Shigeru Kimura was born in Kobe, Japan, on March 2, 1941. After having tried Judo and Kendo, at 16 years of age, he began learning karate with Sensei Chojiro Tani (1921 – 1998). At 21, he won the All Japan Championships and repeated the win the following year. Even though successful, Kimura doubted the effectiveness of his karate, so he decided to try full contact fighting with other students. The punches were fast, but much less effective than what he had expected. This frustrated him and he began his life-long search for greatness.
Without the slightest knowledge of English, Sensei Kimura left Japan in 1965 for Africa, where he taught in Zimbabwe, Mozambique and South Africa. The first country where he was to stay longer – and have a considerable influence on karate – was South Africa. Wherever the Master was at work, successful schools with well-trained instructors were the result.
His search then led him to Europe, where he settled in England. Ultimately, his journey ended in the USA where, thanks to Sensei Kidachi – a renowned Judoka – he settled and opened his first dojo. The dojo soon became too small and Sensei Kidachi was again at hand, as they set about looking for a larger training establishment. The two masters remained close friends and visited one another often.
The Shukokai Headquarters were set up in Hackensack, New Jersey, and would remain so for 18 years. Sensei Kimura was then 37 years old and one of the youngest ever to have held the 7th Dan with an acknowledged style.
Sensei Kimura married Kaoruin in 1980. She lent more serenity to his life and gave him a solid foundation apart from his karate students.
Sensei organised the first Shukokai World Tournament in the USA in 1981 – an event that established itself and has since then taken place every two years. Shukokai Karateka from all over the world were now visiting the headquarters regularly. Even karateka of other styles often sought advice from Sensei Kimura as well.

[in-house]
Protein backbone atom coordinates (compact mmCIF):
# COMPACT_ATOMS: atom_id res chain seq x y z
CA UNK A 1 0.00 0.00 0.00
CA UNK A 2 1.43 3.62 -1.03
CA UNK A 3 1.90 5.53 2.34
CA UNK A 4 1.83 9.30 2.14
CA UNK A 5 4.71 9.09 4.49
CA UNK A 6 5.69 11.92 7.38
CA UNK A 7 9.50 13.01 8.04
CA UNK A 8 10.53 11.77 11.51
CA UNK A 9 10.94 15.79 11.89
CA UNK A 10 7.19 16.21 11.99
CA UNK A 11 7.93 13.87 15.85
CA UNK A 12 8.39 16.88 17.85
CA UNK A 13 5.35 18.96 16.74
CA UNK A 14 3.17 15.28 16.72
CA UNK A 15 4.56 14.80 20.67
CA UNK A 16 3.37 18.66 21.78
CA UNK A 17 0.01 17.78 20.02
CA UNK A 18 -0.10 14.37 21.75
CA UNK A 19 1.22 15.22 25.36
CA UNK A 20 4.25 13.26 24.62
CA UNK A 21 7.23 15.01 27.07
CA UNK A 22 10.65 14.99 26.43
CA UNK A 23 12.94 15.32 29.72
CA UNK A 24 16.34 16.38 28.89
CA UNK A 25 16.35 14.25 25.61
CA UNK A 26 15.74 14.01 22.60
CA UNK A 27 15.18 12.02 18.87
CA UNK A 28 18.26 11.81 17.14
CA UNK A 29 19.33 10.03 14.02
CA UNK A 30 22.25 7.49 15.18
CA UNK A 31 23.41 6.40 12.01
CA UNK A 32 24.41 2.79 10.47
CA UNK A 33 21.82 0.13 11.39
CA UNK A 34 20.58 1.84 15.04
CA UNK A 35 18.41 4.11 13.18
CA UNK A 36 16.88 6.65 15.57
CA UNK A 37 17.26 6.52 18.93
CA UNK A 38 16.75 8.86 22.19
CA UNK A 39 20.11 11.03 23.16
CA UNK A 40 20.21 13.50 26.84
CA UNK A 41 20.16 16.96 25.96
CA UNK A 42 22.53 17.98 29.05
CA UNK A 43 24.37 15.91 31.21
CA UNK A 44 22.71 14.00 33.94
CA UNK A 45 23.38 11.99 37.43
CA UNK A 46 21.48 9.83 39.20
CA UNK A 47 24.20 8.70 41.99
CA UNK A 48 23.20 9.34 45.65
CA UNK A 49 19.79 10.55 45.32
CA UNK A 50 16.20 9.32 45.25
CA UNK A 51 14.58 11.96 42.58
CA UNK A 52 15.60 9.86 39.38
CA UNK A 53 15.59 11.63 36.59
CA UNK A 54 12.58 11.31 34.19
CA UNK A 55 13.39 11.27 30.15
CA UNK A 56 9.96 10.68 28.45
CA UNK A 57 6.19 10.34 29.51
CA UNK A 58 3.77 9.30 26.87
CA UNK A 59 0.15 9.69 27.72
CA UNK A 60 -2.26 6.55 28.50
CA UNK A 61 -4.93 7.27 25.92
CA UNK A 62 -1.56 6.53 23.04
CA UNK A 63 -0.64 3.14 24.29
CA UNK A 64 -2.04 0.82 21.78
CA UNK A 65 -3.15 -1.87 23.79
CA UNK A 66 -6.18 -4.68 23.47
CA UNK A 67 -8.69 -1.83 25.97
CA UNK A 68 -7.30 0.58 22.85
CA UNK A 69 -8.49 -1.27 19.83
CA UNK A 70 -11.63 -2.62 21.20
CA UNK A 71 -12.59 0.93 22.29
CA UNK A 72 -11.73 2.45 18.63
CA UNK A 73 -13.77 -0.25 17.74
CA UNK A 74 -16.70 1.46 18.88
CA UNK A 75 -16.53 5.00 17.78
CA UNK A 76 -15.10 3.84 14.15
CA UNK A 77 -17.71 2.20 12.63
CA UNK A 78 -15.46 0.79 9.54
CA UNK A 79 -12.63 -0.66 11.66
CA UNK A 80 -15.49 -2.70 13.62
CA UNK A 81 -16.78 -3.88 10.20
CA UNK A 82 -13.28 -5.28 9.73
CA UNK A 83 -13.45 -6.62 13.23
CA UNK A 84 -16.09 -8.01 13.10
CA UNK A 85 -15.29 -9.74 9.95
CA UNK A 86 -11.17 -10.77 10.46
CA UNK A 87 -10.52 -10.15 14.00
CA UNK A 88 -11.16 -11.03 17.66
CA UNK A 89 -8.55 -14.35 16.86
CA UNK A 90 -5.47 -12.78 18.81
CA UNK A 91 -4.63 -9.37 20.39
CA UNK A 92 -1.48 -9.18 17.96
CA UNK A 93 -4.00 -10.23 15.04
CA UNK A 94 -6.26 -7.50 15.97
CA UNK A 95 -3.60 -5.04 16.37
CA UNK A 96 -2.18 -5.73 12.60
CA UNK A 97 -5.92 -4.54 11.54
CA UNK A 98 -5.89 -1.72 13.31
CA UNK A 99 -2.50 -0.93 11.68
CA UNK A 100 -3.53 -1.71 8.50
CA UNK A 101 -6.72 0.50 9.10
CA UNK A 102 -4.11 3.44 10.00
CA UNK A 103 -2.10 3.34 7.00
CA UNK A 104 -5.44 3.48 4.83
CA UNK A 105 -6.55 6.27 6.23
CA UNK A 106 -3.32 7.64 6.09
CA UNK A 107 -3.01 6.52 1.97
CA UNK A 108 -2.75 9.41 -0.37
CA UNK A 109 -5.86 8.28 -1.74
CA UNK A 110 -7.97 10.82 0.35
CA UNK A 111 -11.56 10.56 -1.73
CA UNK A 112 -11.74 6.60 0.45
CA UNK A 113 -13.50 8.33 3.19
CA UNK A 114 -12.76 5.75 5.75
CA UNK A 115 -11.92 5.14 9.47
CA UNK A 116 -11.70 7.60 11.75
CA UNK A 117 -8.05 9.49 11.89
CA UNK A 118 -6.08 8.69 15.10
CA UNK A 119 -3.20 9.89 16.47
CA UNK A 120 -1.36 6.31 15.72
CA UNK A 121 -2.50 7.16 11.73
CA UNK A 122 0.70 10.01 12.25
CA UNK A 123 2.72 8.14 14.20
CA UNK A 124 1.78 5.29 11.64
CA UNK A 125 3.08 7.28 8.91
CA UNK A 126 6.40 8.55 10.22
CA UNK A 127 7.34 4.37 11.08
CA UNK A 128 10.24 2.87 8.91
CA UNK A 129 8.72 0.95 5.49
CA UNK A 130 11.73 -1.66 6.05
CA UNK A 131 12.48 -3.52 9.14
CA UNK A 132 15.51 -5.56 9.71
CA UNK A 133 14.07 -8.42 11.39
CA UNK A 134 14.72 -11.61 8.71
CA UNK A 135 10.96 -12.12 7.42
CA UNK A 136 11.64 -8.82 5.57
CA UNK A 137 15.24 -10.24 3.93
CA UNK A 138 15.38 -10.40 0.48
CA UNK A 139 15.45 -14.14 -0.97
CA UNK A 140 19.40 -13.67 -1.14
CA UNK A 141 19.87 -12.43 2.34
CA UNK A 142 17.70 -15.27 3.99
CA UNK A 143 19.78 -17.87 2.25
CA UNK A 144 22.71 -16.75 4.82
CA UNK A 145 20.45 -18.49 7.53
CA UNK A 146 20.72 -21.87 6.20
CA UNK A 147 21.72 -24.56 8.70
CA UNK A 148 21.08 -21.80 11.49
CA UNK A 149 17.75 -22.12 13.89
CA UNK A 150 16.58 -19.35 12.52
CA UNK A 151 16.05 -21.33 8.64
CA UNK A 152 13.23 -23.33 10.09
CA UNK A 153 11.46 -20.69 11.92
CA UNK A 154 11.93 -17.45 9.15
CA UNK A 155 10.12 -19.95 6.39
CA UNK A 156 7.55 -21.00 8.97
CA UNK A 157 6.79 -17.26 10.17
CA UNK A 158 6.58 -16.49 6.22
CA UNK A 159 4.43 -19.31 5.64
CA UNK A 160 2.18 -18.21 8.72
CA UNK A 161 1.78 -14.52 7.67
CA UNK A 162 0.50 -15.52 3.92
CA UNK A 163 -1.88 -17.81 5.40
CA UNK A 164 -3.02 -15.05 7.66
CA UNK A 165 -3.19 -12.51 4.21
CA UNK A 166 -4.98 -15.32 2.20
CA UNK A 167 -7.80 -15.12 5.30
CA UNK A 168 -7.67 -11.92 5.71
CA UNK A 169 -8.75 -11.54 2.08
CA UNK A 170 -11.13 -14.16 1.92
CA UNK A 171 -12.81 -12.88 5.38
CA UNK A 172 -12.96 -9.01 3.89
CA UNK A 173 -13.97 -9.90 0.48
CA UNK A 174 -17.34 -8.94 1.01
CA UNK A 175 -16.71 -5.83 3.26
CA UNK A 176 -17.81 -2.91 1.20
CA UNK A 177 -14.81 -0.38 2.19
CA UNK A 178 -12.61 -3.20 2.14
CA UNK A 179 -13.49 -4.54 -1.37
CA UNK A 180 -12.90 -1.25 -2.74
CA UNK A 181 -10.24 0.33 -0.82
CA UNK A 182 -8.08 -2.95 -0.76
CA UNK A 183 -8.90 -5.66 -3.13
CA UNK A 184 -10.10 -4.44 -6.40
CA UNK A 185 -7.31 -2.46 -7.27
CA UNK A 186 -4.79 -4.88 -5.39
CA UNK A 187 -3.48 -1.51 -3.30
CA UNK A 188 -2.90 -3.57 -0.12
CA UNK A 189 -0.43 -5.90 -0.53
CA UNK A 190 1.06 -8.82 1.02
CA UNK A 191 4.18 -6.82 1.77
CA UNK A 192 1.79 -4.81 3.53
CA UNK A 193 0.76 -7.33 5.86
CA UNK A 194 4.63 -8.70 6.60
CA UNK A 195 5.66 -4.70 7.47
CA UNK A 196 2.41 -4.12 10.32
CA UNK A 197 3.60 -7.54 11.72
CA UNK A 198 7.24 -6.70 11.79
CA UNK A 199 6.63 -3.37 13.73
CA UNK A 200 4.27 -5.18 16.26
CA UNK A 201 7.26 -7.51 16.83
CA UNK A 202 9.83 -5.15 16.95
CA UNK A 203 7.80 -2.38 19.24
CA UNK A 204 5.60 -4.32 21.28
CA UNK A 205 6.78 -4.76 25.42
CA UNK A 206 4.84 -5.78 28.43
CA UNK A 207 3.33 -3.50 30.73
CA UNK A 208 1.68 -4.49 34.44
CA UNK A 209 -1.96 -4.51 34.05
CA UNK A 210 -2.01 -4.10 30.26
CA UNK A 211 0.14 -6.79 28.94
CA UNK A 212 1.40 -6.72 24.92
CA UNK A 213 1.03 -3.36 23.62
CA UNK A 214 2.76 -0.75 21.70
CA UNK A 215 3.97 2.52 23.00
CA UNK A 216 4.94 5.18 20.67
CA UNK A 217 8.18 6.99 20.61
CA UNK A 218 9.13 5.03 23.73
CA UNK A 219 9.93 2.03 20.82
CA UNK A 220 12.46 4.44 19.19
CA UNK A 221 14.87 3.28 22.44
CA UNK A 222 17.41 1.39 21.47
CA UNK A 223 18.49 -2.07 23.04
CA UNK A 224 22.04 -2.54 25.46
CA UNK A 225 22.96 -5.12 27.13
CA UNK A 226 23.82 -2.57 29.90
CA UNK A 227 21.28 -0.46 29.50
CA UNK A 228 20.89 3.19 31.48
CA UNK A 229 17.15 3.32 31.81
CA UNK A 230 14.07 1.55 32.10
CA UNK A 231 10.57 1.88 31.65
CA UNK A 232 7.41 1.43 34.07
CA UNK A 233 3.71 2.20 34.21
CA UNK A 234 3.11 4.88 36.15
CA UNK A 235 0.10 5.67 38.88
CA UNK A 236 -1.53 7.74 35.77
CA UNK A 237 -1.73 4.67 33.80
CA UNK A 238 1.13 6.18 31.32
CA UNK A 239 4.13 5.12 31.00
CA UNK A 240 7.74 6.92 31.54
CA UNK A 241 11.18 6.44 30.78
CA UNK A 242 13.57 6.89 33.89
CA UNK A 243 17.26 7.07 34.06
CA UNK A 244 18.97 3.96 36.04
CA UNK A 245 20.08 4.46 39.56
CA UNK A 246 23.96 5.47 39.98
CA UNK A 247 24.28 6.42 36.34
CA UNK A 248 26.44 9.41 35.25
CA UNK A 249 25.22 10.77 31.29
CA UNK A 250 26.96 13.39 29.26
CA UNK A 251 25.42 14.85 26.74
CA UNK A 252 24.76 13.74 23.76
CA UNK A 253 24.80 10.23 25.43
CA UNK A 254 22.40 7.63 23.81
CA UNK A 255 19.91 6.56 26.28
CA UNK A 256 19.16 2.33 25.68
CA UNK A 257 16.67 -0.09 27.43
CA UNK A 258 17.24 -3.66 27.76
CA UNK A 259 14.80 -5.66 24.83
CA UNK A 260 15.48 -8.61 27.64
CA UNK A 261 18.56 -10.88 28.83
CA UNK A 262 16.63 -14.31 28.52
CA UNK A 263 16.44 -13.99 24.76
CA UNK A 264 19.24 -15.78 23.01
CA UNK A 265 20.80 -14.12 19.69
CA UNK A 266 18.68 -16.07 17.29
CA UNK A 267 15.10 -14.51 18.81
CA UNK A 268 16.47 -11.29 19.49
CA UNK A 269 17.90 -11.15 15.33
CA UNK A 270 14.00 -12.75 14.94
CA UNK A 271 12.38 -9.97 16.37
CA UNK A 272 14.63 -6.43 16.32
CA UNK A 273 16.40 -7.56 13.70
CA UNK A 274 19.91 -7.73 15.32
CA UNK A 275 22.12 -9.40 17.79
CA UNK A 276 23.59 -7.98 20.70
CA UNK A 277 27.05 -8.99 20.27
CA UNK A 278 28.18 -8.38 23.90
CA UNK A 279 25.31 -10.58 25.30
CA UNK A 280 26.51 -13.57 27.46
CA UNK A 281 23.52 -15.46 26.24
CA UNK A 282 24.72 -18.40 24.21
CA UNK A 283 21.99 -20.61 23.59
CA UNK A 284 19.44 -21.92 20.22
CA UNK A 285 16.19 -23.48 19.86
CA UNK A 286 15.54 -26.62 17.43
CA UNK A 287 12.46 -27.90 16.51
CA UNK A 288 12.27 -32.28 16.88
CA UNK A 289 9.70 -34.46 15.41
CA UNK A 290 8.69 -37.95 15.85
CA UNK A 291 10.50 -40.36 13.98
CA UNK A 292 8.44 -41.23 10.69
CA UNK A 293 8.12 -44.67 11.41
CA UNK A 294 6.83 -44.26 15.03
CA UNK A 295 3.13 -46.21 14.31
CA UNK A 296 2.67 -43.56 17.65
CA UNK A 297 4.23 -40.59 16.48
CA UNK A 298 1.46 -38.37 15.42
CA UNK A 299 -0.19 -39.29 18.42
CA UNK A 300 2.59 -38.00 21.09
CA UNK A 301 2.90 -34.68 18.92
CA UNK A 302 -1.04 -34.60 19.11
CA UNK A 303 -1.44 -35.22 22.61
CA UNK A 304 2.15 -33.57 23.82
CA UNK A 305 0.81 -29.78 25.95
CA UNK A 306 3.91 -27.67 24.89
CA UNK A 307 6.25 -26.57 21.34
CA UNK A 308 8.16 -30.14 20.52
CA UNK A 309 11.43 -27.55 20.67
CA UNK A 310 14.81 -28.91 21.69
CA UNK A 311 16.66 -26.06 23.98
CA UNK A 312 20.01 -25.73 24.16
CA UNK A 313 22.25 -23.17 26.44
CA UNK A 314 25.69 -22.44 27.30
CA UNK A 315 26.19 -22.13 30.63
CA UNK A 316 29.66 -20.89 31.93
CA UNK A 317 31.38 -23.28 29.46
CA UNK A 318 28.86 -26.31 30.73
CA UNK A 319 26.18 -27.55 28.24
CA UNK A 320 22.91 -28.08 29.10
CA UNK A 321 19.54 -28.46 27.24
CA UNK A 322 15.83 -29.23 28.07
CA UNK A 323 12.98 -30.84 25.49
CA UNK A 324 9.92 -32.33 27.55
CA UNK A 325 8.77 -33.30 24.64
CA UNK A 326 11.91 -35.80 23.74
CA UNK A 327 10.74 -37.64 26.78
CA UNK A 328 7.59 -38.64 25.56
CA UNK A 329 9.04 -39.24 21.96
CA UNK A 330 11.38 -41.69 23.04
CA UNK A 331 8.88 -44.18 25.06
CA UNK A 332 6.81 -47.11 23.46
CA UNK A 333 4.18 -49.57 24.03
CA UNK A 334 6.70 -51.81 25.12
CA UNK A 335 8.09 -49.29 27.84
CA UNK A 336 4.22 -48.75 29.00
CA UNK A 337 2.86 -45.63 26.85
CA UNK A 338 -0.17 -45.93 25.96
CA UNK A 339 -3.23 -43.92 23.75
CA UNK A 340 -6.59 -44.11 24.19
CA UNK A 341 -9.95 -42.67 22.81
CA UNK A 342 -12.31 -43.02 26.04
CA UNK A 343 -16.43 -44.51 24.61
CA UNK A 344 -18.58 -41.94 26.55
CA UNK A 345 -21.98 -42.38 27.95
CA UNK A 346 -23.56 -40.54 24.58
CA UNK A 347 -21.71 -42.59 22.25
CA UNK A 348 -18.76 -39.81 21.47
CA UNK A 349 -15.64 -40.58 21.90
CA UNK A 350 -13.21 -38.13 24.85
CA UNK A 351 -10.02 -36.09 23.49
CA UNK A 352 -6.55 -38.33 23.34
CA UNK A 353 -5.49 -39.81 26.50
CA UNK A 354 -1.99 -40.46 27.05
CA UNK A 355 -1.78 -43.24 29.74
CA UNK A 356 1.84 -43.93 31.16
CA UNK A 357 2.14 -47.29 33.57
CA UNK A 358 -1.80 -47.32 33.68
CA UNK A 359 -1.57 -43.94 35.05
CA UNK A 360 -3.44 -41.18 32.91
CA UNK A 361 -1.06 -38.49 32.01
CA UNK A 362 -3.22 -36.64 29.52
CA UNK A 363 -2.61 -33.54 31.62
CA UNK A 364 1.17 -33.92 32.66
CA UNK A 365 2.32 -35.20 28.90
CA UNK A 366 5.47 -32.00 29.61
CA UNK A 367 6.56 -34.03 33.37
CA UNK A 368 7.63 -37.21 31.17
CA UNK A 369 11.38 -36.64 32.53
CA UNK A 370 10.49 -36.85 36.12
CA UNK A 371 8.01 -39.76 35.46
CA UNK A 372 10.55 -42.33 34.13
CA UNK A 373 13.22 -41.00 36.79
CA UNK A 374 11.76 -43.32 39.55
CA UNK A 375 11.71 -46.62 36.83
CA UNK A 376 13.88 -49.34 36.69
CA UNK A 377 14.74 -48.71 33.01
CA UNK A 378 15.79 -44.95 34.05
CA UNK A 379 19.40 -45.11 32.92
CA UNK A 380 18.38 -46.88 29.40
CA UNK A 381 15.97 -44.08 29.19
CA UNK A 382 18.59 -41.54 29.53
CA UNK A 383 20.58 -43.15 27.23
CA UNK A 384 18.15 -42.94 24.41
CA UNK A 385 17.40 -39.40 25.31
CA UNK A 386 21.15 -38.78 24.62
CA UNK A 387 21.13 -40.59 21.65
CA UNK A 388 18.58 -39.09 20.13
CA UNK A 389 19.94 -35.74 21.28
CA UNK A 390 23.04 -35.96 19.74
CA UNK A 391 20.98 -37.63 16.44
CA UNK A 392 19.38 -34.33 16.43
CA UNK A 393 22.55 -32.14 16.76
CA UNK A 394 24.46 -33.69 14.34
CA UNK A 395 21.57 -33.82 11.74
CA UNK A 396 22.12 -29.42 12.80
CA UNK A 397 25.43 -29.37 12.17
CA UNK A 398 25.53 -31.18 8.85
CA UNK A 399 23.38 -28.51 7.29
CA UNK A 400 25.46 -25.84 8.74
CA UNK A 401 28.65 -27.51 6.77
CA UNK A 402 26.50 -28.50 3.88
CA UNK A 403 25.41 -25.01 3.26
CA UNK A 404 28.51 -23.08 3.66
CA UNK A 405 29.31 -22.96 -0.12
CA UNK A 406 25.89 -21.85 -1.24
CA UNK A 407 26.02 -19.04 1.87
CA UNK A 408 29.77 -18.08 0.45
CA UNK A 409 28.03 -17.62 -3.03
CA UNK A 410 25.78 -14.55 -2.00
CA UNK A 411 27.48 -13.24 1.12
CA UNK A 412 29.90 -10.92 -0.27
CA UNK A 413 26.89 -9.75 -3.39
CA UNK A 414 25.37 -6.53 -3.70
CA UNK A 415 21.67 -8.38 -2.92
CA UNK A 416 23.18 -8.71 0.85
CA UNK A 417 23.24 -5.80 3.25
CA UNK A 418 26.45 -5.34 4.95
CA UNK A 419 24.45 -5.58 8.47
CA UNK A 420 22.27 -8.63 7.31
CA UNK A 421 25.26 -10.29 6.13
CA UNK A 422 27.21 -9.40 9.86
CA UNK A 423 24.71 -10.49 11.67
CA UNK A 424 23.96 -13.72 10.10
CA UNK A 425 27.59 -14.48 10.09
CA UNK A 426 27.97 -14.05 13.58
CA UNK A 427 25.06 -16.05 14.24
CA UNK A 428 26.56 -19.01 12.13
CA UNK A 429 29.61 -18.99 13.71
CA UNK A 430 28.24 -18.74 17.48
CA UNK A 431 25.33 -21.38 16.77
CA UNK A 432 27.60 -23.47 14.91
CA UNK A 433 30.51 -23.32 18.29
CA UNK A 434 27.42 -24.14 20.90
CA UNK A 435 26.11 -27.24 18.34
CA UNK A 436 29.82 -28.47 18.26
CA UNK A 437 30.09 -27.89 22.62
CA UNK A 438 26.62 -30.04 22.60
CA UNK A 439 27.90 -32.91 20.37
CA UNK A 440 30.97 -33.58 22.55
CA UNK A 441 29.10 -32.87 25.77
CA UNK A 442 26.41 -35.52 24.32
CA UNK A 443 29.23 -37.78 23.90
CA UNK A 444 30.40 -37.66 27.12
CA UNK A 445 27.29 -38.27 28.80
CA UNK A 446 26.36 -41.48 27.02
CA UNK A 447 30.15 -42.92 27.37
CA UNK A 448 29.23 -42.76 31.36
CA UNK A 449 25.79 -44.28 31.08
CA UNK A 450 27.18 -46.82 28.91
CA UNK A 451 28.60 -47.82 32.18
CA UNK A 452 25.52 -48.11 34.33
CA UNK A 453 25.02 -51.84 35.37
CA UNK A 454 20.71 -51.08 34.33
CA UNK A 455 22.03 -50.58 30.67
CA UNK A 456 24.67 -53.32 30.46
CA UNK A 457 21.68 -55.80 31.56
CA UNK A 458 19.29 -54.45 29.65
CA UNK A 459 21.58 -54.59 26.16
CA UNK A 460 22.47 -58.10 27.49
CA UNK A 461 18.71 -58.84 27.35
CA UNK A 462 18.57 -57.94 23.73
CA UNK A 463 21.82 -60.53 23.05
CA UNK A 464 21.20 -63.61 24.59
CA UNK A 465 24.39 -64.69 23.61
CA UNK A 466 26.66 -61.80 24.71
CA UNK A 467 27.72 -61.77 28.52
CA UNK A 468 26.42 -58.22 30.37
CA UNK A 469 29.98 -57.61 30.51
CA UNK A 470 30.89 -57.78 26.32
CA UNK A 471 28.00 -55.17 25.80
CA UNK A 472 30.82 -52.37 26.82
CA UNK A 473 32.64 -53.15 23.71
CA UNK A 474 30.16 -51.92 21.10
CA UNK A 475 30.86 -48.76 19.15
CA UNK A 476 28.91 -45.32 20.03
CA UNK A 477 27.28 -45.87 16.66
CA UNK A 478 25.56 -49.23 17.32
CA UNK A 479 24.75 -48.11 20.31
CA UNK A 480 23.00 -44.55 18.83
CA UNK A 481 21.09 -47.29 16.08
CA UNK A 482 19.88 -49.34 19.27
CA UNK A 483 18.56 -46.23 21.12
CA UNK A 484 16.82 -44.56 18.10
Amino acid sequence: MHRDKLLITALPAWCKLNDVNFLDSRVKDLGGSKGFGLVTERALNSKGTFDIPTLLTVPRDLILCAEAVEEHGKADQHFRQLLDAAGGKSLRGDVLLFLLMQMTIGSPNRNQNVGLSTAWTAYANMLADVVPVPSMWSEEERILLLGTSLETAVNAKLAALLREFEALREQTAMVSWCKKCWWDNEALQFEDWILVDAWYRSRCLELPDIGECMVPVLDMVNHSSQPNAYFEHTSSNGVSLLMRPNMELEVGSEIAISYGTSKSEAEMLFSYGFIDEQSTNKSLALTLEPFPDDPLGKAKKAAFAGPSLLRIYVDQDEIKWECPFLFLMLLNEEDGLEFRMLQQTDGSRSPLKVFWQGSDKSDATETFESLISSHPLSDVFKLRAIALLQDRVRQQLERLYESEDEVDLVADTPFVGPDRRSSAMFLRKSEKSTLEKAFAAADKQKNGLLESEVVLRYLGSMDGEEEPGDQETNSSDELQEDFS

He continued to develop the Tani-Shukokai further, something which constantly challenged, irritated, and frustrated him; but above all, brought his students further. He revolutionised his entire Shukokai once again. The manner of practicing Shukokai now differed considerably from the Tani style, which is why the term Kimura’s Shukokai is used today. In 1991, Kimura’s Shukokai was being practiced world-wide by 20,000 students in 14 countries.
Even in his later years, Sensei remained innovative and open. Students who were closed to developing further were out of place with him, proof of which were the numerous partings of ways. Sensei Kimura was a man of no compromise. His influence is still present and the newly formed Kimura Shukokai International organization comprises of 30 countries and thousands of participants.
In 1987, Sensei Kimura had already begun contemplating the replacement of his dojo, which was too small and somewhat run-down. To everyone’s delight, he was able to fulfil the dream of having his own new headquarters, this time in Tenafly, New Jersey. This dojo was beautiful and professional, with a kitchen, recreation room, large training room, and the option of overnight stays.
Sensei Kimura, full of plans for the future, died suddenly of a heart complications at the age of 54. At the time of his death, Sensei Kimura was 9th Dan in ranking. He has been posthumously promoted to 10th Dan and granted the title Soke (founder of a style) by his four principal 8th Dan students who are Shukokai’s current chief instructors. Shihans Bill Bressaw (USA), Eddie Daniels (UK), Lionel Marinus (South Africa), and Chris Thompson (South Africa) carry on the style and the techniques taught to them by Soke Kimura.
Many of the long-term students have opened dojo’s around the world. In the spirit of Soke Kimura’s dream, Shukokai continues to host world tournaments in different countries every two years and the chief instructors from around the world meet for training sessions regularly. In the spirit of budo, we honor our master.
Used with permission from Kimura Shukokai International.